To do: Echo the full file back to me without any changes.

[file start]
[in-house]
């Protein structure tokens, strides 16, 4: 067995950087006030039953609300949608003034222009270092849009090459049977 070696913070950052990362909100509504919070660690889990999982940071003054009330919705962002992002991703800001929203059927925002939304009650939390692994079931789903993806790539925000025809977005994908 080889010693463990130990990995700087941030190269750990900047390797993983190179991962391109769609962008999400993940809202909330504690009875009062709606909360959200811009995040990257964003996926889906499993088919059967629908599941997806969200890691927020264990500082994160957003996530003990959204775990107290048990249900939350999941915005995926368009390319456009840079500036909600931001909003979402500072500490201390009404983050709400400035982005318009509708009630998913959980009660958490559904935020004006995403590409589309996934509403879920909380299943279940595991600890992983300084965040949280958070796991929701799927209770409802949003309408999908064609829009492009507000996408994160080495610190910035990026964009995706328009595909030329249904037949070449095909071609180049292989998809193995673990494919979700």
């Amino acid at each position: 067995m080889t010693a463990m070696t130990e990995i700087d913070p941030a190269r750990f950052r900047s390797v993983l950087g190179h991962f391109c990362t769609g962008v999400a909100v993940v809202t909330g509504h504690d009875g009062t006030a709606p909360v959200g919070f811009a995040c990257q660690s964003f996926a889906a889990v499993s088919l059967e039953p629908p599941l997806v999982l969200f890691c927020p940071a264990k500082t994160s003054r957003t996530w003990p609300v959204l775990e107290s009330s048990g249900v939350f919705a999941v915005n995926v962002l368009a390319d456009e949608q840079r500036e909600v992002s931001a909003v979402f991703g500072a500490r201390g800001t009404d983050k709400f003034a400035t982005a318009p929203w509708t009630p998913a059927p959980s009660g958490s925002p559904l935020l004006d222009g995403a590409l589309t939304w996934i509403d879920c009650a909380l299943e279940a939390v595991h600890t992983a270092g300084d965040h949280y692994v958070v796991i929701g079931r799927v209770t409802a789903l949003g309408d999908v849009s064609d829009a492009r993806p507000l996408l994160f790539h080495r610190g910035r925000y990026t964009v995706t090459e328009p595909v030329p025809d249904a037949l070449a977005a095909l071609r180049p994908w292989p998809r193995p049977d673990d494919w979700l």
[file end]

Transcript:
[in-house]
């Protein structure tokens, strides 16, 4: 067995950087006030039953609300949608003034222009270092849009090459049977 070696913070950052990362909100509504919070660690889990999982940071003054009330919705962002992002991703800001929203059927925002939304009650939390692994079931789903993806790539925000025809977005994908 080889010693463990130990990995700087941030190269750990900047390797993983190179991962391109769609962008999400993940809202909330504690009875009062709606909360959200811009995040990257964003996926889906499993088919059967629908599941997806969200890691927020264990500082994160957003996530003990959204775990107290048990249900939350999941915005995926368009390319456009840079500036909600931001909003979402500072500490201390009404983050709400400035982005318009509708009630998913959980009660958490559904935020004006995403590409589309996934509403879920909380299943279940595991600890992983300084965040949280958070796991929701799927209770409802949003309408999908064609829009492009507000996408994160080495610190910035990026964009995706328009595909030329249904037949070449095909071609180049292989998809193995673990494919979700």
């Amino acid at each position: 067995m080889t010693a463990m070696t130990e990995i700087d913070p941030a190269r750990f950052r900047s390797v993983l950087g190179h991962f391109c990362t769609g962008v999400a909100v993940v809202t909330g509504h504690d009875g009062t006030a709606p909360v959200g919070f811009a995040c990257q660690s964003f996926a889906a889990v499993s088919l059967e039953p629908p599941l997806v999982l969200f890691c927020p940071a264990k500082t994160s003054r957003t996530w003990p609300v959204l775990e107290s009330s048990g249900v939350f919705a999941v915005n995926v962002l368009a390319d456009e949608q840079r500036e909600v992002s931001a909003v979402f991703g500072a500490r201390g800001t009404d983050k709400f003034a400035t982005a318009p929203w509708t009630p998913a059927p959980s009660g958490s925002p559904l935020l004006d222009g995403a590409l589309t939304w996934i509403d879920c009650a909380l299943e279940a939390v595991h600890t992983a270092g300084d965040h949280y692994v958070v796991i929701g079931r799927v209770t409802a789903l949003g309408d999908v849009s064609d829009a492009r993806p507000l996408l994160f790539h080495r610190g910035r925000y990026t964009v995706t090459e328009p595909v030329p025809d249904a037949l070449a977005a095909l071609r180049p994908w292989p998809r193995p049977d673990d494919w979700l």